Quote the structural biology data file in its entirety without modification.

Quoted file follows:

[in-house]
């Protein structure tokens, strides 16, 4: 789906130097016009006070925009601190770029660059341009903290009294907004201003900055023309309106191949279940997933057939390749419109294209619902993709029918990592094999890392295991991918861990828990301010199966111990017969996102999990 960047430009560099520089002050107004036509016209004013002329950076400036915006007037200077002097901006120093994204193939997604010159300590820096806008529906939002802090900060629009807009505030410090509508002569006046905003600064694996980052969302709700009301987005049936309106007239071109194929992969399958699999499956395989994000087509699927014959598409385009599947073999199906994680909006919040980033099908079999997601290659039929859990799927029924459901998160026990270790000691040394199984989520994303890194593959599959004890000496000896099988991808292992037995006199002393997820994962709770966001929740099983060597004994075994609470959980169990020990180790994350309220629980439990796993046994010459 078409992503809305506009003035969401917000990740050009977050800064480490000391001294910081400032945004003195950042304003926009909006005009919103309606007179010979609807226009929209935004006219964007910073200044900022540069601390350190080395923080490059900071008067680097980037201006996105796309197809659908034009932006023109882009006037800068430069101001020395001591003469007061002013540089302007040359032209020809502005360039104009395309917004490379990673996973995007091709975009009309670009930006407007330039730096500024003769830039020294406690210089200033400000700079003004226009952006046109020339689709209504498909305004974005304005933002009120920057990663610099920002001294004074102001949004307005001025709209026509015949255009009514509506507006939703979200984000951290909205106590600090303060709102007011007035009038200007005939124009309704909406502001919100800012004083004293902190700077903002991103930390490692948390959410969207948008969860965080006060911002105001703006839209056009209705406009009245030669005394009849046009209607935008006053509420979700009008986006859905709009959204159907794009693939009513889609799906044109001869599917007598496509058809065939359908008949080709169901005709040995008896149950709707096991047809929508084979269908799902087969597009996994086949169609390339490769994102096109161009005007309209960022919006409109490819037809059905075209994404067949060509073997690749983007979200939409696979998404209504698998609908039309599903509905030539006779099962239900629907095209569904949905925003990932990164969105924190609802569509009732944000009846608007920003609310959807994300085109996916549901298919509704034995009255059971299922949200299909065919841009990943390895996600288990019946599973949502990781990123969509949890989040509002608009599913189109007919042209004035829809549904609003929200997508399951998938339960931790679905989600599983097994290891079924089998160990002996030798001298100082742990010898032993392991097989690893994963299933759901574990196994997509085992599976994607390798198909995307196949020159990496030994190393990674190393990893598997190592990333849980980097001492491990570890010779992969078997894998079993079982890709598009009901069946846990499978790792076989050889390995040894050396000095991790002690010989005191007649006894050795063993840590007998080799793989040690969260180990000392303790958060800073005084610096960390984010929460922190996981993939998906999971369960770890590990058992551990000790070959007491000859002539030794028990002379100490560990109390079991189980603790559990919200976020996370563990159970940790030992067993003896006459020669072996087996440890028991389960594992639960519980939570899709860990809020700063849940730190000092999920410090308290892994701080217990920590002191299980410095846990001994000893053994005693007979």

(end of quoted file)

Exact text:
[in-house]
């Protein structure tokens, strides 16, 4: 789906130097016009006070925009601190770029660059341009903290009294907004201003900055023309309106191949279940997933057939390749419109294209619902993709029918990592094999890392295991991918861990828990301010199966111990017969996102999990 960047430009560099520089002050107004036509016209004013002329950076400036915006007037200077002097901006120093994204193939997604010159300590820096806008529906939002802090900060629009807009505030410090509508002569006046905003600064694996980052969302709700009301987005049936309106007239071109194929992969399958699999499956395989994000087509699927014959598409385009599947073999199906994680909006919040980033099908079999997601290659039929859990799927029924459901998160026990270790000691040394199984989520994303890194593959599959004890000496000896099988991808292992037995006199002393997820994962709770966001929740099983060597004994075994609470959980169990020990180790994350309220629980439990796993046994010459 078409992503809305506009003035969401917000990740050009977050800064480490000391001294910081400032945004003195950042304003926009909006005009919103309606007179010979609807226009929209935004006219964007910073200044900022540069601390350190080395923080490059900071008067680097980037201006996105796309197809659908034009932006023109882009006037800068430069101001020395001591003469007061002013540089302007040359032209020809502005360039104009395309917004490379990673996973995007091709975009009309670009930006407007330039730096500024003769830039020294406690210089200033400000700079003004226009952006046109020339689709209504498909305004974005304005933002009120920057990663610099920002001294004074102001949004307005001025709209026509015949255009009514509506507006939703979200984000951290909205106590600090303060709102007011007035009038200007005939124009309704909406502001919100800012004083004293902190700077903002991103930390490692948390959410969207948008969860965080006060911002105001703006839209056009209705406009009245030669005394009849046009209607935008006053509420979700009008986006859905709009959204159907794009693939009513889609799906044109001869599917007598496509058809065939359908008949080709169901005709040995008896149950709707096991047809929508084979269908799902087969597009996994086949169609390339490769994102096109161009005007309209960022919006409109490819037809059905075209994404067949060509073997690749983007979200939409696979998404209504698998609908039309599903509905030539006779099962239900629907095209569904949905925003990932990164969105924190609802569509009732944000009846608007920003609310959807994300085109996916549901298919509704034995009255059971299922949200299909065919841009990943390895996600288990019946599973949502990781990123969509949890989040509002608009599913189109007919042209004035829809549904609003929200997508399951998938339960931790679905989600599983097994290891079924089998160990002996030798001298100082742990010898032993392991097989690893994963299933759901574990196994997509085992599976994607390798198909995307196949020159990496030994190393990674190393990893598997190592990333849980980097001492491990570890010779992969078997894998079993079982890709598009009901069946846990499978790792076989050889390995040894050396000095991790002690010989005191007649006894050795063993840590007998080799793989040690969260180990000392303790958060800073005084610096960390984010929460922190996981993939998906999971369960770890590990058992551990000790070959007491000859002539030794028990002379100490560990109390079991189980603790559990919200976020996370563990159970940790030992067993003896006459020669072996087996440890028991389960594992639960519980939570899709860990809020700063849940730190000092999920410090308290892994701080217990920590002191299980410095846990001994000893053994005693007979």